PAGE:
In June this year, the UK Foreign and Commonwealth Office hosted a ‘Global Summit to End Sexual Violence in Conflict’, co-chaired by Foreign Secretary William Hague and UN Special Envoy Angelia Jolie. The event brought together Government representatives from over 120 countries, over 1,000 experts, faith leaders, youth organizations and representatives of civil society and international organizations. With the hash tag #TimetoAct they demanded an end to sexual violence in conflict. While this summit is certainly to be applauded for taking the issue of sexual violence seriously, as it is a topic that has since long been considered taboo, and for proposing practical steps to end impunity (see for example the proposed ‘International Protocol on the documentation and investigation of sexual violence in conflict’), one question that I kept asking myself during the three day event was “what about the men?”
In the last few years the issue of sexual violence in conflict has received much attention from the international community. Sexual violence as a ‘tactic of war’ was formally recognized as an issue critical to international peace and security by UN Security Council Resolution 1820, and in 2010 the office of the UN Special Representative on Sexual Violence in Conflict was created. However, until now most of the attention has focused on female victims, and male victims of sexual violence in conflict have been of only marginal concern to international policy. Despite this lack of attention, however, men and boys have long been targeted for sexual violence in particular and gender-specific ways that deserve the attention of the human rights community.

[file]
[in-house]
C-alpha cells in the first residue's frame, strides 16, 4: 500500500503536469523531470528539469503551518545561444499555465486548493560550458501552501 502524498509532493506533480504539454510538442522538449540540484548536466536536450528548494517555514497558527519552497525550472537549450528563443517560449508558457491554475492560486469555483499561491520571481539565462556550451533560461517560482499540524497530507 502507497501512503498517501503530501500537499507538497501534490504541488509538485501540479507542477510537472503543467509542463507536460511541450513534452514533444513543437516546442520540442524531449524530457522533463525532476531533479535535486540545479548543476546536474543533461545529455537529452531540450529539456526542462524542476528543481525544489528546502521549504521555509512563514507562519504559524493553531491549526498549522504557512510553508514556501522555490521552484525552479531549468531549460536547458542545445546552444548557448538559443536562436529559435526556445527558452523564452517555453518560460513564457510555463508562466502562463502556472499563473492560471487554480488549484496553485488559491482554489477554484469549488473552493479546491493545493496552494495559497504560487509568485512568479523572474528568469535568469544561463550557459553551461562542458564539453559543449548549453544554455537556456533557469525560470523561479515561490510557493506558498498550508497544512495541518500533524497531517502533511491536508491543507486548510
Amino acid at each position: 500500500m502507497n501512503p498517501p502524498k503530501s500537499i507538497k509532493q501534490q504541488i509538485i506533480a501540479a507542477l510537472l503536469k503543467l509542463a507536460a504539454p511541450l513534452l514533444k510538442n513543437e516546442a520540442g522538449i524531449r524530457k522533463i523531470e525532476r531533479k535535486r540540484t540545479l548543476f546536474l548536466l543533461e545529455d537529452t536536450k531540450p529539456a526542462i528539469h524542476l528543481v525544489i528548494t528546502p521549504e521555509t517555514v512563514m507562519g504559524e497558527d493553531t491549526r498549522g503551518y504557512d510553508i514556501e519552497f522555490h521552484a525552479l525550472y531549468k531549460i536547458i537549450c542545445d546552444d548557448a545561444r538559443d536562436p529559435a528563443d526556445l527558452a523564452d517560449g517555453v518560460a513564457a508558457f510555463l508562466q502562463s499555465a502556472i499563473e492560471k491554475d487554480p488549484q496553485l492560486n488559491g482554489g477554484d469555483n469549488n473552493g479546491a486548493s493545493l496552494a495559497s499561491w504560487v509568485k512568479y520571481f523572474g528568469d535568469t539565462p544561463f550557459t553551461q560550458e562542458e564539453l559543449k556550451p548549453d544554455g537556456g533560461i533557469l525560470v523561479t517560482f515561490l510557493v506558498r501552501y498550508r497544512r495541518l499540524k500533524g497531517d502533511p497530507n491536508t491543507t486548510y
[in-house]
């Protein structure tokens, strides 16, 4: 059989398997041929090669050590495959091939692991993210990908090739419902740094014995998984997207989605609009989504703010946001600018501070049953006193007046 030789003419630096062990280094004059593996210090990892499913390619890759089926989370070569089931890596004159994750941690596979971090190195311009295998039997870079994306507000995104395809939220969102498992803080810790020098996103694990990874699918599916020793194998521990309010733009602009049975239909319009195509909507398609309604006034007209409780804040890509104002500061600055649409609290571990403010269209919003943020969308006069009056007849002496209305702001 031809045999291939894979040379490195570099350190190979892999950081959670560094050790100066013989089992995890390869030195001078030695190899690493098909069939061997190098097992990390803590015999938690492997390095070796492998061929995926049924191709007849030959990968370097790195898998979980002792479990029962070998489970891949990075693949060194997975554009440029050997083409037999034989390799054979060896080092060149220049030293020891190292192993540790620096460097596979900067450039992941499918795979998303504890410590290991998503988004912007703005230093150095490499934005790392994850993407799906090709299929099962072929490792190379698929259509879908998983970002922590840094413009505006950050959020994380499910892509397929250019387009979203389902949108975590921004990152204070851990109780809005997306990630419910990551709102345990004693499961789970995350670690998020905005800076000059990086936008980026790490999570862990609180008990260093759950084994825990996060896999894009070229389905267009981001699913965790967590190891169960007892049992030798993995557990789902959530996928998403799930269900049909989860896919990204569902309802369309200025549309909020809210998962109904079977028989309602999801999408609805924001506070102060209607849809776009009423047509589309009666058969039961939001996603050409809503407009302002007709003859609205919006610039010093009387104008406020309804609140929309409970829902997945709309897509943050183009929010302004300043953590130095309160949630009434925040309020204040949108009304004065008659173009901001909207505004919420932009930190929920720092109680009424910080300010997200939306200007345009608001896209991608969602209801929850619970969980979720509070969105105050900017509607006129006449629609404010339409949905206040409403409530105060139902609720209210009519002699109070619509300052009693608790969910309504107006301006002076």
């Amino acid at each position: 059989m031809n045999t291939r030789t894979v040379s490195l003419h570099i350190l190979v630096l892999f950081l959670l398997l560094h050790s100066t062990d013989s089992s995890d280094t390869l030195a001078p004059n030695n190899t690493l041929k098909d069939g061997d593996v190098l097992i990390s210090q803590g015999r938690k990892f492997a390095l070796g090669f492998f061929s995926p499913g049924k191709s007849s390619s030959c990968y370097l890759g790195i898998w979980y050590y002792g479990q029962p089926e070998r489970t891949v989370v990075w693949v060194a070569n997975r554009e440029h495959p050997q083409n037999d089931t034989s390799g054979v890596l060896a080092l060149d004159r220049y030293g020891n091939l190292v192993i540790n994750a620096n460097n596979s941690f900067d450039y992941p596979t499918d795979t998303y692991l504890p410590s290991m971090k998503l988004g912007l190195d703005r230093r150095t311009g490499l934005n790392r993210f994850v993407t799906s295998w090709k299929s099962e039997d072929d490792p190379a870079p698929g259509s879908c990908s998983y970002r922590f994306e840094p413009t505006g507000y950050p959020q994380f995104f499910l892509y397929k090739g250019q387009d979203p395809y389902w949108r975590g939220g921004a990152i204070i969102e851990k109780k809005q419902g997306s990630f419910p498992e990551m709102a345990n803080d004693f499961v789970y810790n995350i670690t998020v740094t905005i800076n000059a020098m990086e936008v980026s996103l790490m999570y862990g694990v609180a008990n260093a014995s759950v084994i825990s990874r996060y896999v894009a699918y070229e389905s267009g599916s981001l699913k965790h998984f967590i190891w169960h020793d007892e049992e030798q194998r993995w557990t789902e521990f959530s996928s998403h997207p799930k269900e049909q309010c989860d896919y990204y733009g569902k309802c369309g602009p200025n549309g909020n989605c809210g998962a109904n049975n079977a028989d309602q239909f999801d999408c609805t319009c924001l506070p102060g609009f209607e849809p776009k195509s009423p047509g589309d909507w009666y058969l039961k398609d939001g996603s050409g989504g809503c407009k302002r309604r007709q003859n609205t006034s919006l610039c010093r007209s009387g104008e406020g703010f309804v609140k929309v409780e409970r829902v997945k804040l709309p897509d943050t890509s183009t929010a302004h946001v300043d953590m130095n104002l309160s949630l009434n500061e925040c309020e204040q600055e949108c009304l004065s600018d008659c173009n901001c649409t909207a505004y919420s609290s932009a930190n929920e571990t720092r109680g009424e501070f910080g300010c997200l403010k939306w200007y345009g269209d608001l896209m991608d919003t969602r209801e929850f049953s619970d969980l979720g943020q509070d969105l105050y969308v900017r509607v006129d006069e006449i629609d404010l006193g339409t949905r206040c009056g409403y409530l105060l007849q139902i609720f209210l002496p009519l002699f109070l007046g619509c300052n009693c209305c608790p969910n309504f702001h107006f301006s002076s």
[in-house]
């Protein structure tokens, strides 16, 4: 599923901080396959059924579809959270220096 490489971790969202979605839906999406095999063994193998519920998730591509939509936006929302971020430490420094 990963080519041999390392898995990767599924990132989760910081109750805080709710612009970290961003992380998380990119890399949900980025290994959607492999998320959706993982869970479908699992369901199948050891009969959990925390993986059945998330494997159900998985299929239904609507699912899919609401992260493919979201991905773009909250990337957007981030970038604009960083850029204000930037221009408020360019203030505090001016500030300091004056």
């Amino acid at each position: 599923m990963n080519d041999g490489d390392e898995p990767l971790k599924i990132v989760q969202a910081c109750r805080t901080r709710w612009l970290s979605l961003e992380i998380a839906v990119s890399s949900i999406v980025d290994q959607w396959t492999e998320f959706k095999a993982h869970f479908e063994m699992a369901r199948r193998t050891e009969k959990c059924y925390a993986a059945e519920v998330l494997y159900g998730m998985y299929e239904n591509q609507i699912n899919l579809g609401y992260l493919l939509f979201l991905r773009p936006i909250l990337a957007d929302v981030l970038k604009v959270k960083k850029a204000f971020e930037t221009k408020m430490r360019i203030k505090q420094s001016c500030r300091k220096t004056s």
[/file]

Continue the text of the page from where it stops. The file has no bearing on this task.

The issue of sexual violence against men in conflict is severely and chronically underreported. One explanation is that male victims are often unwilling to come forward, due to shame, guilt and fear. In countries where homosexuality is criminalized, survivors are often faced with an assumption that they have engaged in consensual homosexual activity, and can themselves face criminal charges. Another factor is the reticence of civil society to recognize that male victims even exist. While sexual violence against women has been at the forefront of the work of many NGOs, they have been particularly slow to address the issue of male victims. In fact, a report from 2002 found that of 4,076 NGOs that focused on conflict-related and politically-motivated sexual violence only 3% mentioned male victims. A quarter of these NGOs explicitly denied that male-on-male violence was a serious problem.
The lack of attention paid to the sexual abuse of men in conflict is particularly disturbing given the extent of the problem. In recent years sexual violence against men has been documented as a feature of conflicts in Chile, El Salvador, Guatemala, Sri Lanka, the Democratic Republic of Congo (DRC), Liberia, the former Yugoslavia, and many other countries. For example, 21% of Sri Lankan Tamil males said they had experienced sexual abuse while in detention, and a study of 6,000 concentration camp detainees in Sarajevo found that 80% of the males had been raped. A 2010 study in the DRC reported 23.6% of men having been subject to sexual violence, with 64.5% of the sexual violence being conflict-related.